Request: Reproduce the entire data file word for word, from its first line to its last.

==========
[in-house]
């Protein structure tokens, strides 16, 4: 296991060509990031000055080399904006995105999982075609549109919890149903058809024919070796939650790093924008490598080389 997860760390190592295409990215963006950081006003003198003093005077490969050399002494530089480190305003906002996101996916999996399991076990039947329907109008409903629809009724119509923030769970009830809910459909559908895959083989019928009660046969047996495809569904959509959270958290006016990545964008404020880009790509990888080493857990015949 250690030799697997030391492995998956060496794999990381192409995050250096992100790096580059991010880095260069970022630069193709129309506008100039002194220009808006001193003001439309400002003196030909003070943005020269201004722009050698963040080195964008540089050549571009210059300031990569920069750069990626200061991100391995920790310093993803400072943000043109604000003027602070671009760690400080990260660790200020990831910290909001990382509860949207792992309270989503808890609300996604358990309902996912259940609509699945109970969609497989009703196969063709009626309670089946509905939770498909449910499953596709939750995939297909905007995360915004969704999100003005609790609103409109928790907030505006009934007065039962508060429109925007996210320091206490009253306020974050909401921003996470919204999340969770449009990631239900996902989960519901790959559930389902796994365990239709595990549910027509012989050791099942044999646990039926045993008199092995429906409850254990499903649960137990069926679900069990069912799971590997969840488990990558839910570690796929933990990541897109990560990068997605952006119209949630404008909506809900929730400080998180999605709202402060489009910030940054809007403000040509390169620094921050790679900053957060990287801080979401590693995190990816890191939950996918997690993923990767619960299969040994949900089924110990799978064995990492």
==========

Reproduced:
[in-house]
């Protein structure tokens, strides 16, 4: 296991060509990031000055080399904006995105999982075609549109919890149903058809024919070796939650790093924008490598080389 997860760390190592295409990215963006950081006003003198003093005077490969050399002494530089480190305003906002996101996916999996399991076990039947329907109008409903629809009724119509923030769970009830809910459909559908895959083989019928009660046969047996495809569904959509959270958290006016990545964008404020880009790509990888080493857990015949 250690030799697997030391492995998956060496794999990381192409995050250096992100790096580059991010880095260069970022630069193709129309506008100039002194220009808006001193003001439309400002003196030909003070943005020269201004722009050698963040080195964008540089050549571009210059300031990569920069750069990626200061991100391995920790310093993803400072943000043109604000003027602070671009760690400080990260660790200020990831910290909001990382509860949207792992309270989503808890609300996604358990309902996912259940609509699945109970969609497989009703196969063709009626309670089946509905939770498909449910499953596709939750995939297909905007995360915004969704999100003005609790609103409109928790907030505006009934007065039962508060429109925007996210320091206490009253306020974050909401921003996470919204999340969770449009990631239900996902989960519901790959559930389902796994365990239709595990549910027509012989050791099942044999646990039926045993008199092995429906409850254990499903649960137990069926679900069990069912799971590997969840488990990558839910570690796929933990990541897109990560990068997605952006119209949630404008909506809900929730400080998180999605709202402060489009910030940054809007403000040509390169620094921050790679900053957060990287801080979401590693995190990816890191939950996918997690993923990767619960299969040994949900089924110990799978064995990492």